Customers at Manuel Coelho's cut-your-own tree farm in Garden Grove are calling the electric company the Grinch that stole Christmas.
Manuel's Top Quality Christmas Tree Farm is one of a dozen such farms covering 60 acres that have been notified that Southern California Edison will not renew their licenses on leased utility land.
Coelho, 67, was told in October that he must vacate his 6 1/2 acres in March 1998. But Coelho moans that he has five years' worth of trees--valued at $300,000--on the land he has leased from Edison for the last 27 years. The timing couldn't be much worse: He had just agreed to sell the business to his son for $500,000 and retire.
"They took it out of my pocket," Coelho said. "That was my retirement. It's a bum deal."
Chalk up an unlikely victim of electric industry deregulation. As competition invades the onetime monopolistic business, Edison, the giant investor-owned utility based in Rosemead, must seek ways to reduce rates to hang on to customers.
For the sake of shareholders and its 4.2 million customers, the company said, it is obligated to look for the most appropriate and lucrative "secondary uses" for the thousands of acres that lie beneath its utility towers--much of it in areas that have become more citified over the years. Often, a recreational vehicle parking lot or a mini-storage space can bring in more revenue than a tree farm.
"We're not targeting Christmas tree growers," Edison spokesman Kevin Kelley said. "We're evaluating the secondary uses. We can't have ratepayers subsidize tree growers."
But the plight of Manuel Coelho certainly makes for a potential holiday public relations nightmare for Edison. Compounding the company's appearance of insensitivity is the fact that Coelho fell into the cracks in the notification program. Unlike 11 other growers, who got their letters in October 1995, he didn't receive his until a year later--just before the start of this holiday season.
And because Edison had no letter on file, the company also didn't follow up with an offer of a year's free rent. The company said Friday that it had already made that offer to three other growers whose licenses expire within the next two years. (The licenses of the remaining affected growers run until 1999 or 2000.)
As of Wednesday afternoon, Coelho had not yet been told of the free-rent offer, which would probably save him $7,000 or so. "We just found out 15 minutes ago," said David Armes, Edison's manager of real estate sales and revenue. "That offer will be extended to Manuel."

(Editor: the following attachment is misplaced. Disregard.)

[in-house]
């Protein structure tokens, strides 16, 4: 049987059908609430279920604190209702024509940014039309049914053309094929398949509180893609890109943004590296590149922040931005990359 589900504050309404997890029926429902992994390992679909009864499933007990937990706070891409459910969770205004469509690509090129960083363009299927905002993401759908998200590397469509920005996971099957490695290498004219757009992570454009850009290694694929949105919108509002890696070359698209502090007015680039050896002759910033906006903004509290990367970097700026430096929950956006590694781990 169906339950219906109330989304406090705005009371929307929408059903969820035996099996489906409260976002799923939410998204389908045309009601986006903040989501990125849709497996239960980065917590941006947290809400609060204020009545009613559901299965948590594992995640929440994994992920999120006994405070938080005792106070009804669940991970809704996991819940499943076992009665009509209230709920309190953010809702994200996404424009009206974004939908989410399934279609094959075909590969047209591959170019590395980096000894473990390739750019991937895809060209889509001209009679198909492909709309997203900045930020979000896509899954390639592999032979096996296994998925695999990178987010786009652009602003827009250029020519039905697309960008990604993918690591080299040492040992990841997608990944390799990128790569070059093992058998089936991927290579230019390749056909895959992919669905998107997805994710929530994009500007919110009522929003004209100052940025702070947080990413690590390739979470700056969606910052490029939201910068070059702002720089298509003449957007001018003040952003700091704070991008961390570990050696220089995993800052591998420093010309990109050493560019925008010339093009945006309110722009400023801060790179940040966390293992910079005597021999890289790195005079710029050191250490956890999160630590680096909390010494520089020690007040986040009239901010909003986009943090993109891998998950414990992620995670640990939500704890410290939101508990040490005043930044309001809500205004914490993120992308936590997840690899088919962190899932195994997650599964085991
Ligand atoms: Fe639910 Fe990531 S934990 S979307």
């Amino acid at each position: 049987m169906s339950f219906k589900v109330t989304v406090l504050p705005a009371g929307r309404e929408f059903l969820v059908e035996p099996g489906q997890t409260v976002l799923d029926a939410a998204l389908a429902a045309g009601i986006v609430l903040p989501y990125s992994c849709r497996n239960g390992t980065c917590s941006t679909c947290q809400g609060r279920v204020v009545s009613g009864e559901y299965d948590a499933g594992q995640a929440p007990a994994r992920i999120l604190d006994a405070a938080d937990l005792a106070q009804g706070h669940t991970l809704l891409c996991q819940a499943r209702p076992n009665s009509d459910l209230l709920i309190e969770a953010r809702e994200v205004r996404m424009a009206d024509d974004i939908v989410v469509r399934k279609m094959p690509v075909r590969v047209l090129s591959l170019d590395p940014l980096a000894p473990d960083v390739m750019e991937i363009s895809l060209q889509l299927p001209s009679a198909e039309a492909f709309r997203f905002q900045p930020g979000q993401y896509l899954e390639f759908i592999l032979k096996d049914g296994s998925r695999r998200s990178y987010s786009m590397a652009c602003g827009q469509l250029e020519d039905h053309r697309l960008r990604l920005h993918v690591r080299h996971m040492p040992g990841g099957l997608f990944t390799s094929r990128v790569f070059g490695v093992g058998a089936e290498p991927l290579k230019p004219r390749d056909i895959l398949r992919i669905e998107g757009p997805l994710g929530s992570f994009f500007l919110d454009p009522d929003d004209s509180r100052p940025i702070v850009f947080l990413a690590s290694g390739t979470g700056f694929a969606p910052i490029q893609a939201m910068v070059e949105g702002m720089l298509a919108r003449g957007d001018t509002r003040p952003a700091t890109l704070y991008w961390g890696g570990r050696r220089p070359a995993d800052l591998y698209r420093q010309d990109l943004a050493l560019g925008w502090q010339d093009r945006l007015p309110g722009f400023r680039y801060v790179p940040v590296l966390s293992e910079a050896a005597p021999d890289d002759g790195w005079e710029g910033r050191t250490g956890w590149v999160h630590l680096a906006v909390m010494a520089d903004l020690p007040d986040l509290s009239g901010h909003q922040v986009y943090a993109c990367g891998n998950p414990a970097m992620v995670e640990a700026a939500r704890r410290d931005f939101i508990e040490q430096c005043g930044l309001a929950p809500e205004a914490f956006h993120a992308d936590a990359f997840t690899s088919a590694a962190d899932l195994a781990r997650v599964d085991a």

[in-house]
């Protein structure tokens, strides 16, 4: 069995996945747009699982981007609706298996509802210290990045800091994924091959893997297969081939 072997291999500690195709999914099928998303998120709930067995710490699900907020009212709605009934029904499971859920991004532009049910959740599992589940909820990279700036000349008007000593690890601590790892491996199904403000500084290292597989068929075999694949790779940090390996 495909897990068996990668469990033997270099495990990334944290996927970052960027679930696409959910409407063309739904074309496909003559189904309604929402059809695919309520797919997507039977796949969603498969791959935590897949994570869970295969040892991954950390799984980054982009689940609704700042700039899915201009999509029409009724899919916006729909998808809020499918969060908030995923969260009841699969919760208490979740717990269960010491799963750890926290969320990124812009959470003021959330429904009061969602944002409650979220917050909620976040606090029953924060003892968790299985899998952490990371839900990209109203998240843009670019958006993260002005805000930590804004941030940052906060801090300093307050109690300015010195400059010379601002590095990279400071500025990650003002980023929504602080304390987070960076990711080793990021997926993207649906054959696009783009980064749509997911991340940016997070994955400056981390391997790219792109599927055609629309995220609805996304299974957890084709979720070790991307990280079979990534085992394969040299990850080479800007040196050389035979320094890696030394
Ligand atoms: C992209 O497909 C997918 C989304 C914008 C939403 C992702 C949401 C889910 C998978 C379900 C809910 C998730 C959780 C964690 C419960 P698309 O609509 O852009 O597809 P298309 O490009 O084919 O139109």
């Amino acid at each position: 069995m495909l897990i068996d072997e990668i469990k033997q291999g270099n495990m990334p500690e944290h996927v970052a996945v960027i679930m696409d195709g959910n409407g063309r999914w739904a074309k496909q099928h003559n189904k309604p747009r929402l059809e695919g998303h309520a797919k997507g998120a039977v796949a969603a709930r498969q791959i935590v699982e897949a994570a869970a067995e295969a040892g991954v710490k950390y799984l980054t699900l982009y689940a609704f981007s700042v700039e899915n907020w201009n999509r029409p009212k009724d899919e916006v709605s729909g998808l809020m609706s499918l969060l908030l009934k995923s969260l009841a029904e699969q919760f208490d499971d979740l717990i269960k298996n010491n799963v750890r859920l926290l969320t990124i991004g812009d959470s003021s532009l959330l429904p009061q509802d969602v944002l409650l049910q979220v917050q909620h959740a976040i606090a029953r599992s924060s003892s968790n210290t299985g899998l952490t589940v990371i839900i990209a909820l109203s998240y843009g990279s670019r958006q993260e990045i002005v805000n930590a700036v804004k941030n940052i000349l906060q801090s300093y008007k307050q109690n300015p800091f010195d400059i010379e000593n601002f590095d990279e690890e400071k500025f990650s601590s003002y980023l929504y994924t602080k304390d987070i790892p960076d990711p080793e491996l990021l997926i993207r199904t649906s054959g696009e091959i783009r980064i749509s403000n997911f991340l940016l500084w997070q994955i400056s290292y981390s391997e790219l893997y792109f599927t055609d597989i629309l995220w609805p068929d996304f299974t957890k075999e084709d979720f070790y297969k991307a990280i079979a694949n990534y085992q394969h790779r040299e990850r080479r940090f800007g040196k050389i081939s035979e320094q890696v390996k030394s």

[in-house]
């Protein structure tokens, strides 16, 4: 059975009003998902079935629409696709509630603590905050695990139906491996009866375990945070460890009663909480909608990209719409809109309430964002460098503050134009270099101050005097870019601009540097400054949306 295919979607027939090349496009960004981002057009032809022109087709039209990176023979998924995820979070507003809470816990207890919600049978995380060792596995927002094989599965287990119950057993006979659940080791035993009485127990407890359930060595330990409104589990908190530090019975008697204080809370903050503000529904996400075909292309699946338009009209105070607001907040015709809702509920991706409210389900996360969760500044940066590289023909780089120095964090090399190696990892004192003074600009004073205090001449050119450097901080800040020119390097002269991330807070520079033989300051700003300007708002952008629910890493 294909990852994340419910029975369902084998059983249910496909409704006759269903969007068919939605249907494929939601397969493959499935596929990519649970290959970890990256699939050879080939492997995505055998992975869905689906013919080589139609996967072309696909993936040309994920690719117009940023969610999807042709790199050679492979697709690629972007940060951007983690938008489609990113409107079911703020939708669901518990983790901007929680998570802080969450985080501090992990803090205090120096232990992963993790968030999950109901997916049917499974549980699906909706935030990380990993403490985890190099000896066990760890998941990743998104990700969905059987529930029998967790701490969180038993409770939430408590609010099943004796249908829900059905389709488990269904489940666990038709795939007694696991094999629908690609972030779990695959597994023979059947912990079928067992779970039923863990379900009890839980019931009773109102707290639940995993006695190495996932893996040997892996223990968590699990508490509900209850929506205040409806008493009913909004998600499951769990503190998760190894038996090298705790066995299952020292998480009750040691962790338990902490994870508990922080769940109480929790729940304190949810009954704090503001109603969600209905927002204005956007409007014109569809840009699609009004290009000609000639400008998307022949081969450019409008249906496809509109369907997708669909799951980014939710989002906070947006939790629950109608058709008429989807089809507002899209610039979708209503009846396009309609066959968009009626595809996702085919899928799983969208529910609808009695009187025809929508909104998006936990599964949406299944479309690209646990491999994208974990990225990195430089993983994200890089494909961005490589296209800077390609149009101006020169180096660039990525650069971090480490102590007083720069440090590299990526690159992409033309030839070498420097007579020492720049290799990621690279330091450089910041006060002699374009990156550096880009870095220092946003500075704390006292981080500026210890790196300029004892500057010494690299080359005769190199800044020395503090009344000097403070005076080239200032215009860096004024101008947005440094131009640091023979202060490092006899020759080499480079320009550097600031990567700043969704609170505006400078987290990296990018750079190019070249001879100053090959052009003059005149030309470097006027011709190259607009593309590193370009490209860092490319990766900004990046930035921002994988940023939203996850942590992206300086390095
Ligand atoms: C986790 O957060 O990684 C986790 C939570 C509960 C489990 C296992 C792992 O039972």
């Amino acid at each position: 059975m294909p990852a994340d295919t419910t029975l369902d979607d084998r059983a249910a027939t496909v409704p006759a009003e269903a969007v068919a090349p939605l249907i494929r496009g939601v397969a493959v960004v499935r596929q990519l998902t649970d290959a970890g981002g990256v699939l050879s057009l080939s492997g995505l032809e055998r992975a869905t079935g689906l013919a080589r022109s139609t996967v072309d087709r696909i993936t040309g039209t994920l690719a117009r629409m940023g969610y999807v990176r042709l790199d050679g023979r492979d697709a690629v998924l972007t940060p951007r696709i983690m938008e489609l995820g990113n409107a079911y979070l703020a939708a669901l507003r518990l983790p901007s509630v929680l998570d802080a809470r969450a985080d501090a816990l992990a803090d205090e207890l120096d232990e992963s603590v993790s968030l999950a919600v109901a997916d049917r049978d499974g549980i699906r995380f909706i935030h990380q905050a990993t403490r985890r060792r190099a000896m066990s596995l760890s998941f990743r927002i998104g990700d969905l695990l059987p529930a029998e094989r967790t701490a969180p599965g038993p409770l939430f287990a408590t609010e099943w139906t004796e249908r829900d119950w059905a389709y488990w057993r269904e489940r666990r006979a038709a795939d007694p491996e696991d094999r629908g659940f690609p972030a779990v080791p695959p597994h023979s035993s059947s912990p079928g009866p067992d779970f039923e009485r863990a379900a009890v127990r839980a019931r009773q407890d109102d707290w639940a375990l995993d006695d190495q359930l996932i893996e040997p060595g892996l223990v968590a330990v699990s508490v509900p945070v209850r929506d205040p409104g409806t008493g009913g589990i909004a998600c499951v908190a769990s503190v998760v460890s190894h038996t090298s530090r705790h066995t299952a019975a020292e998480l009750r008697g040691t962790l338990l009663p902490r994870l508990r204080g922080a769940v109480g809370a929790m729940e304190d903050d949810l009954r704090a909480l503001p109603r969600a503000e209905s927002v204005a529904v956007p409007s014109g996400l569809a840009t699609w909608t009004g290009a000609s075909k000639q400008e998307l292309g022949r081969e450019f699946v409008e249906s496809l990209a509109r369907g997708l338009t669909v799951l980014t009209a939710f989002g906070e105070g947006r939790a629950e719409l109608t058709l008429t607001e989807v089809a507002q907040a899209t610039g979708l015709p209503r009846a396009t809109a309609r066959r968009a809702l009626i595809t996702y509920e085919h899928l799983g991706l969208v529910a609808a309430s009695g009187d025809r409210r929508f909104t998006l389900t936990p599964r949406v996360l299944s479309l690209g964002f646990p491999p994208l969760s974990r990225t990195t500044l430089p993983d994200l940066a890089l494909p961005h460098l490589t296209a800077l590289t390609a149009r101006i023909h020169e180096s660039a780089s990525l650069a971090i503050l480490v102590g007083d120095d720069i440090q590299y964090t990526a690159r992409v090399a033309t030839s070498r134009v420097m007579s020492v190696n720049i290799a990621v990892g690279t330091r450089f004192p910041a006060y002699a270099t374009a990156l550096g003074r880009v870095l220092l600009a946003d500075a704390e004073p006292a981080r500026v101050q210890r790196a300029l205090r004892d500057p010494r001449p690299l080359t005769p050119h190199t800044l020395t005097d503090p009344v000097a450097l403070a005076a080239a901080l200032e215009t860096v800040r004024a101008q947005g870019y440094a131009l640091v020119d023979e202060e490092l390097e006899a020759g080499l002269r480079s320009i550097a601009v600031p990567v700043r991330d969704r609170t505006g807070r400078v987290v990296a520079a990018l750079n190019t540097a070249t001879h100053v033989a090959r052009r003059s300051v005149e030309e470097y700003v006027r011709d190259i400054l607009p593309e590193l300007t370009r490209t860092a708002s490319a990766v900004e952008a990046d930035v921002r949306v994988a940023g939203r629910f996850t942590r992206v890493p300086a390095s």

That might help ease Coelho's financial burden--as will the likely sale of his immature trees when he has to vacate the premises. But for his many loyal customers, the prospect of his getting the ax in the not-too-distant future feels like finding the proverbial lump of coal.
"Manuel's is the most awesome tree farm," said Phyllis Murphy, a certified public accountant whose family has made a tradition of driving from Fountain Valley to choose and chop its annual yule tree at Coelho's farm. "We're growing our own trees in California, and you don't have to feel guilty about cutting them. It's old-fashioned fun, and it's just not the same when you go to Target or Home Depot.
"I'm not sure why [Edison] is doing this. If I have a choice, I won't be a customer of Edison [anymore]," Murphy said.
Mick Constuble, a retired high school teacher in Rossmoor in Orange County, understands the economics driving Edison's actions but still feels bad for the Coelho family.
"My son was [little] when we started going to Manuel for trees, and he's now 36," he said. "I cherish his family's friendship.
"It's easy to say they [Edison] should be more understanding and let these fine people stay. At the same time, it would be hard for me to be critical of an effort to improve their business side."
For obvious reasons, Edison was scrambling Wednesday to avoid looking not only like a Grinch but also like a money-grubber bent on paving paradise (well, it's all relative under the power lines and towers) and putting up a bunch of parking lots.
Company executives hastened to note that licenses will be renewed for 15 Christmas tree farms in the Southland, representing 130 acres. And displaced tree farmers are being offered licenses on land elsewhere in Edison's territory--though farther from urban centers.
More than 4,600 acres of Edison's 7,000 acres of rights-of-way are devoted to "green uses" such as nurseries or tree or strawberry farms.
Edison said its total acreage dedicated to green uses has increased by an estimated 10% in the last five years, and the company is seeking to expand such uses by studying water rights in the Inland Empire and elsewhere. Not to mention the fact that, when the horticulture and Christmas tree industries were under severe price pressure in 1993 and '94, Edison froze its rental rates for all green uses.
But Mike Wade, executive director of the California Christmas Tree Growers, the Merced-based choose-and-cut industry trade group, said Edison's actions against the growers bode ill for California's 313 Christmas tree farmers.
"It's going to shift customers into corner tree lots [which sell mostly freshly cut trees from Oregon and Washington] or artificial trees," Wade said. "There's also a loss of greenbelts and open space."
Besides, he said of Edison's offer to find tree growers other space, "you can't just pick up Christmas trees and go."
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Trees by the Numbers
Number of choose-and-cut trees sold in 1995 in California
Average price of those trees
Value to growers of choose-and-cut trees sold
Number of California Christmas tree growers (including 85 in Southern California)
Number of freshly cut trees that come into California each holiday season from Oregon and Washington
Source: California Christmas Tree Growers